Via Häagen-Dazs, Wikimedia Spot the difference
Having carved out its formidable niche in the gourmet ice-cream category with such flavors as dulce de leche and bananas foster, Häagen-Dazs has announced that it's expanding its realm and continent-hopping for its newest release, drawing inspiration from across the Atlantic for seven flavors of gelato, including black cherry amaretto, cappuccino, dark chocolate chip, limoncello, sea salt caramel, stracciatella (basically chocolate flake in vanilla ice cream) and vanilla bean. Sort-of-Italian-sounding names aside, these flavors match up, more or less, to varieties already in the ice cream line.
So aside from a play for more freezer space, what gives?More »
Maury Rubin, owner of City Bakery and Birdbath, grew up eating coconut macaroons--the ultimate Passover dessert--from a Manischewitz can. Years later, he introduced a more refined version at his baked goods empire in Lower Manhattan. The huge, pyramid-shaped monsters are browned on each corner to create three triangles of shredded coconut that meet at the top in a rounded point.
Stuchin A wall of cookies at the Beurre & Sel pop-up.
"Josh, get the phone -- it's your father." As she speaks, Dorie Greenspan swiftly passes off her iPhone to the long-haired hipster hovering over their shared display case at the Upper East Side salon Mizu. This week marks the fourth annual Valentine's pop-up for Beurre & Sel, the cookie company helmed by the dessert-world darling and her son (their flagship location resides within the Essex Street Market). In food-obsessed circles, the pastry whiz receives equal praise for her playfully charming persona and her beloved treats.
For a moment, Greenspan crouches beneath the counter -- an area only slightly larger than one of her petite sablés -- before she appears again, armed with a canister of coffee-cardamom buttons. While radically different in taste, each variety of Beurre & Sel cookie is meticulously and uniformly constructed (thanks to an expertly wielded rolling pin and cookie cutter) and packed in tidy, translucent cases. "We're really a family business," she says. "Back to the cookies -- will you try this." It's not so much a question as it is a command to start chewing.More »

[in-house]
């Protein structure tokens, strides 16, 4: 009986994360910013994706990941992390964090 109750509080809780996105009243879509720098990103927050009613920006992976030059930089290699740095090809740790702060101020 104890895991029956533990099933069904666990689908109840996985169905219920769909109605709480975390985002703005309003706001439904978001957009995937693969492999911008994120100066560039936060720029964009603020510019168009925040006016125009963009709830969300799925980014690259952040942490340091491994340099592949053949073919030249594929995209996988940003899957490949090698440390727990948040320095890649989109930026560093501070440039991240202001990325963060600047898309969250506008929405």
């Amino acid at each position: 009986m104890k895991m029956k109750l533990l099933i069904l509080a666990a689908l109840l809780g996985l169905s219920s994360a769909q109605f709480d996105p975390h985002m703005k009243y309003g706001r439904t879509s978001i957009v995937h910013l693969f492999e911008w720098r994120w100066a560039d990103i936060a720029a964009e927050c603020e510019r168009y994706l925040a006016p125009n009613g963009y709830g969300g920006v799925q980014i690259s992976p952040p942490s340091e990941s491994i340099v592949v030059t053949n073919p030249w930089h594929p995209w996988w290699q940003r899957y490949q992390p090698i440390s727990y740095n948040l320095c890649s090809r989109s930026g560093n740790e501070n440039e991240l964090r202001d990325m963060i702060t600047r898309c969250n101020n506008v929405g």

Dominique Chatterjee Melty chocolate chips are the best part of this s'mores cookie.
When it's cold outside, what can be as comforting and delicious as a soft, warm cookie fresh from the oven? Filled with melted chocolate chips and smelling of butter and cinnamon, it sounds like one of the best ways to warm up. It would seem, then, that Insomnia Cookies has struck gold with its concept: serving and delivering 12 varieties of warm cookies (and chocolate chip brownies) until 3 a.m. from five locations in Manhattan.
By now, everyone's heard of Roberta's Pizza in Bushwick. Even the Clintons stopped by for a bite last September. The pizzas, made in a wood-burning oven, feature delectable toppings like house-made pork sausage, herbs grown in the restaurant's rooftop garden, and quality cheeses like tallegio and crucolo on a crust that's both pillowy and crispy. The desserts at Roberta's, on the other hand, are hit and miss.
Candiss Koenitzer Tastes like it looks -- messy Rao Robot love
You already know about the beignet-like puffs at Dumont's little doughnut counter in Williamsburg (I like the ones tossed about in ginger-spiked sugar), and the excellent, warm cake rings at 606 R&D in Prospect Heights.
The Doughnuttery, a month-old shop in Chelsea Market, is also set up with a doughnut robot -- a small, countertop fryer that sends dough bobbing along in hot oil, flipping it over halfway through, and tossing it out when it's done. Honestly, I find the whole thing a bit mesmerizing, especially when the doughnuts are good.More »
Trick or -- wait, what? You only have Mike & Ikes? No, thanks.
Oh, to be young and have your candy options controlled by those oddball neighbors. We know, it was a drag. But grown-up Halloween means never having to eat anymore off-brand Good and Plentys. So we've taken a Fork in the Road poll to find out everyone's most hated Halloween candy.
Check out our answers below and tell us your least favorite choices in the comments.More »
My fondness for fried dough aside, I love this old-school design from new independent print shop, All You Can Eat Press -- a Brooklyn-based, food-loving company run by Yuki Matsuo, Jim Datz, and Naomi Reis.
Their first print is a fold-out doughnut map of Matsuo's picks from 35 great spots in New York, including some Fork in the Road favorites from Peter Pan and Falai, and spotlighting others like the Korean rice flour doughnuts at Koryodang Bakery.
A few more images below:More »
Dish #28 is way better than a Pop Tart
Welcome to 100 Dishes to Eat Now, the tasty countdown leading up to our "Best of 2012" issue. Tune in each day (weekends too!) for a new dish from the Fork in the Road team.
Husband and wife team TJ and Vera Obias opened their Park Slope bakery about a month ago. Both chefs have plenty of experience in high end pastry kitchens, but at Du Jour Bakery they're running a neighborhood joint with a low-key, friendly vibe and reasonable prices to boot.
The best of their sweet and savory pastries are playful riffs on American classics. Here are three to try:More »
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